Three year evaluation of a new program to support families and communities
In 2006, the government of British Columbia launched the Key Worker and Parent Support Program across the province. Between April 2006 and March 2009, over 1,800 families were referred to the program. This outreach program was designed to focus on and accommodate the needs of children affected by FASD by:
- Providing one-to-one FASD-specific assistance to children and families in the home and community
- Helping families gain understanding about and access to other community services
- Offering caregivers (parents, foster and adoptive parents, grandparents, etc.) of children with FASD an opportunity to share and learn from each other through regular parent-to parent gatherings and networking
- Supporting community initiatives and projects that provide education and awareness about FASD
The program emphasizes the importance of everyone having a common understanding of FASD and its behavioural symptoms. This common understanding then results in a shift in expectations for the child and ultimately in the implementation of strategies that take into account the ways in which each individual child with FASD thinks, learns and experiences the world.
Some of the unique features of the program are:
- working with families and communities rather than implementing specific child-focused interventions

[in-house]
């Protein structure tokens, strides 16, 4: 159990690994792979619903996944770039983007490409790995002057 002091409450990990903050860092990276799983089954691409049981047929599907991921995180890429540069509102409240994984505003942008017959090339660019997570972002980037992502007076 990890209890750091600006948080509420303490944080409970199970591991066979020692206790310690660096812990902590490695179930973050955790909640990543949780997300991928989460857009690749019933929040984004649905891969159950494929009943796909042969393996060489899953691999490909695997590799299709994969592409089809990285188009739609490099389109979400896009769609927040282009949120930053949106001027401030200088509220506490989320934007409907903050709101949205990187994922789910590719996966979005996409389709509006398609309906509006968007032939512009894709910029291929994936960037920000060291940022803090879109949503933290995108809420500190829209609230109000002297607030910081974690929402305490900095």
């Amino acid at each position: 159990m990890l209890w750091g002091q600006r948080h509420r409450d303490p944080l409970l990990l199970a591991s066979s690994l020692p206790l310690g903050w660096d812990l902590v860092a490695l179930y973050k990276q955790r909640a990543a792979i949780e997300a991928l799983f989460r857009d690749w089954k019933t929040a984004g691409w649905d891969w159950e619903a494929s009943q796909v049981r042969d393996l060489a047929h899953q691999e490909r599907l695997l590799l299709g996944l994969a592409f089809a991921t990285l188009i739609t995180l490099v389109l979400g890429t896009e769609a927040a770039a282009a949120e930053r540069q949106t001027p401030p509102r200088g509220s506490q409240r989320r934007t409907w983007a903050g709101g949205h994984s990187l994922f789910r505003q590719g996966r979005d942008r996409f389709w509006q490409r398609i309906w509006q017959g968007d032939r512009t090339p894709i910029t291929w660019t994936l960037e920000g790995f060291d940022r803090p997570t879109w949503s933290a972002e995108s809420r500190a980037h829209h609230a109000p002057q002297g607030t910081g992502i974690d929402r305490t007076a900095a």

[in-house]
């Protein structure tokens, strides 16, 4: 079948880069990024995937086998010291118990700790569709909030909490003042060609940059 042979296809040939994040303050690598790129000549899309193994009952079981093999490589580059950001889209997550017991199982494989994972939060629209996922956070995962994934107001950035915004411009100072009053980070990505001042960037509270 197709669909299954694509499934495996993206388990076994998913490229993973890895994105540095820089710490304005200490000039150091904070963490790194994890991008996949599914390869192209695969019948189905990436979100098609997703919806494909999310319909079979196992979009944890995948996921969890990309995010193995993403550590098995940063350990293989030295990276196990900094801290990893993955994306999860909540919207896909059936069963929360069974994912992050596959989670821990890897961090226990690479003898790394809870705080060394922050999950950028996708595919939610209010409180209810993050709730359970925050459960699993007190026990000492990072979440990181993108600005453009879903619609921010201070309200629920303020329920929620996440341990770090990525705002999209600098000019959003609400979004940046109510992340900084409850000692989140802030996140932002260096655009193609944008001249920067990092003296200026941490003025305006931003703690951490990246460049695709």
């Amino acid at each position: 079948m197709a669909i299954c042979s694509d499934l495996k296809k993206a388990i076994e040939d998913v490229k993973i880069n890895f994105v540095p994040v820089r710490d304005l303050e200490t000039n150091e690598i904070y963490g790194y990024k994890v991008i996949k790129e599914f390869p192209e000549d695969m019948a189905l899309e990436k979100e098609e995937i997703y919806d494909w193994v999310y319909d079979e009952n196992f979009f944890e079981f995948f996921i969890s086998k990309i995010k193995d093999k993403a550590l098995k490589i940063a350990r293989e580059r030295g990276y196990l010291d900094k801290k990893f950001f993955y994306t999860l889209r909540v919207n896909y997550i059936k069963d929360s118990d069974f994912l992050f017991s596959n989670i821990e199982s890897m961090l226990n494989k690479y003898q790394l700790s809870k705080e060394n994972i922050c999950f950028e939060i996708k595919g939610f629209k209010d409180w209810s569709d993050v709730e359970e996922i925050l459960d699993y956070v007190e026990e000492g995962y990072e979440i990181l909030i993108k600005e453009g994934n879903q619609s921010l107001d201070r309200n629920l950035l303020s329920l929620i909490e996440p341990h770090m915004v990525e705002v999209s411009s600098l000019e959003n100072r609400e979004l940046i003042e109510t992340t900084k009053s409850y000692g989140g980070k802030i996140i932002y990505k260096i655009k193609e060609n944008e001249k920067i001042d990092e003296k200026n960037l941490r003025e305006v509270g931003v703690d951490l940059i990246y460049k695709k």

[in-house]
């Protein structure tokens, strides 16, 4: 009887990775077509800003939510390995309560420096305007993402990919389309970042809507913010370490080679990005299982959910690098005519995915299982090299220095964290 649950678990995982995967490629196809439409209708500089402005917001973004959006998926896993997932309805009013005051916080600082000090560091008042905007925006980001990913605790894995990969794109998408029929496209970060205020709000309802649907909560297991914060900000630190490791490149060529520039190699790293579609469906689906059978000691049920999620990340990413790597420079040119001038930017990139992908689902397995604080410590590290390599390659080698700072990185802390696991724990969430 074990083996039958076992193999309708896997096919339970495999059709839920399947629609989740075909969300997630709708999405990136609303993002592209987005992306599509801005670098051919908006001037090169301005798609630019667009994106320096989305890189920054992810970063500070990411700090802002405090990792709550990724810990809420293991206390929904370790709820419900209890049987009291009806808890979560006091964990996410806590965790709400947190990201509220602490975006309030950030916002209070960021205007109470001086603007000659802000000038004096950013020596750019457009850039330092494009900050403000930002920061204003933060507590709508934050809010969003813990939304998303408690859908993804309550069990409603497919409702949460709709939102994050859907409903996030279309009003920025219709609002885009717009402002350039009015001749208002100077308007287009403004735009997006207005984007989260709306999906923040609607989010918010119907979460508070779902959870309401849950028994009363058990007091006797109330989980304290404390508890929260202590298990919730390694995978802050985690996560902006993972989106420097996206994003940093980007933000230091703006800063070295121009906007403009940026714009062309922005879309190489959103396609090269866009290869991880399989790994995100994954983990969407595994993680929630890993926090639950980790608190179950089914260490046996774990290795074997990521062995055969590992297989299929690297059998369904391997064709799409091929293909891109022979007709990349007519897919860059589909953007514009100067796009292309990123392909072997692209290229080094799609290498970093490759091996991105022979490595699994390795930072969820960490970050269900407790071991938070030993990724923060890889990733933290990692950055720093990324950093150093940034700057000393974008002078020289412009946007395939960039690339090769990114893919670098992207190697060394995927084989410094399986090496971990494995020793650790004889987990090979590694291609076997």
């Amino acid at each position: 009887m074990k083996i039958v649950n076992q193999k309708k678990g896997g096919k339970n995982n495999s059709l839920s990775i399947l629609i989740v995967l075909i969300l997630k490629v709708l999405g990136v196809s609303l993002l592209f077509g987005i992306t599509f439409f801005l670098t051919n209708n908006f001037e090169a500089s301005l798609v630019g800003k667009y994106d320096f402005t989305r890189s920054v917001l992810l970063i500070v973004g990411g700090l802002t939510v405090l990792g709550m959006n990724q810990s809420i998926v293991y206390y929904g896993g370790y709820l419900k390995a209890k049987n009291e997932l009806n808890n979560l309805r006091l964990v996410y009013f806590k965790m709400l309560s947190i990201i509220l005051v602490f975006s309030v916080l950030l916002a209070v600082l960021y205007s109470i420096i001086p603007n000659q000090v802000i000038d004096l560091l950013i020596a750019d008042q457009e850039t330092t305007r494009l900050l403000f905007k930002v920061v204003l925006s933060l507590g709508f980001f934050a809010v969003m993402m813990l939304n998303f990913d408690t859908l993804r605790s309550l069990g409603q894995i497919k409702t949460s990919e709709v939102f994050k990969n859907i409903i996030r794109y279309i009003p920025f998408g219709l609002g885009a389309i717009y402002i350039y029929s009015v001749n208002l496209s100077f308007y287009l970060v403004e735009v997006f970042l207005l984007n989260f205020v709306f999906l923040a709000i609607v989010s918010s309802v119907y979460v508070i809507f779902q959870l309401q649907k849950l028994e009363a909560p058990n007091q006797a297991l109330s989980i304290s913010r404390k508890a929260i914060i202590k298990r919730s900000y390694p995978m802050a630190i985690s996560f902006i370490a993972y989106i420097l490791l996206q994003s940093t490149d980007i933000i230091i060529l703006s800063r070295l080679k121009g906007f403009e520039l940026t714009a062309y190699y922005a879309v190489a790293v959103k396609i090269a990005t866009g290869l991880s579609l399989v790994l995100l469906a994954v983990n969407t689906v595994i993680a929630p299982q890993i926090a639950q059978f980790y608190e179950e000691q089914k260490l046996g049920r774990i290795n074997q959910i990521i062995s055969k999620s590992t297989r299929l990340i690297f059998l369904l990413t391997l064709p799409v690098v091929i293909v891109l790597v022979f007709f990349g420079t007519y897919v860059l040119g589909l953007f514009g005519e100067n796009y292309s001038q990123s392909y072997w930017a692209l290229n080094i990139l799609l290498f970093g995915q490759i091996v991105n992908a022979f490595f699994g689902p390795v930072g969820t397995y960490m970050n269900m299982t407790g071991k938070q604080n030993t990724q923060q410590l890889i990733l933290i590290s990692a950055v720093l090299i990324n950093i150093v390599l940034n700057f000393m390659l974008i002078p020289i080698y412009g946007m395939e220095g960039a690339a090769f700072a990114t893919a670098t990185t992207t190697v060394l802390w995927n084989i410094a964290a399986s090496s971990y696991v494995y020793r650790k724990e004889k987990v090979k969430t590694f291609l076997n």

- a wholistic approach
- flexible eligibility criteria which allow all families with a child suspected of having FASD to access the program, even prior to obtaining a FASD assessment or diagnosis
One of the outcomes of flexible eligibility criteria is that the program has been able to reach a range of families. In its third year, families accessing the program were birth parents (34%), foster parents (23%), adoptive parents (20%), and grandparents (15%).
The program was implemented across the province through 56 community agencies, including 29 multi-service agencies, 13 Aboriginal agencies, 12 child development centres, 1 community college and 1 local Ministry of Children and Family Development office. This has meant that the program has been able to adapt to the local resources and needs of the community; it has also meant that each program has had to address unique challenges in the implementation process. To learn more about the development, implementation, and evaluation of the program visit the BC government web site and check out the reference below.
Rutman, D., Hubberstey, C., and Hume, S. (2010). British Columbia’s Key Worker and Parent Support Program: Evaluation Highlights and Implications for Practice and Policy. In Riley, E.P., Clarren, S., Weinberg, J., and Jonsson, E. (editors), Fetal Alcohol Spectrum Disorder: Management and Policy Perspectives of FASD, Wiley-Blackwell.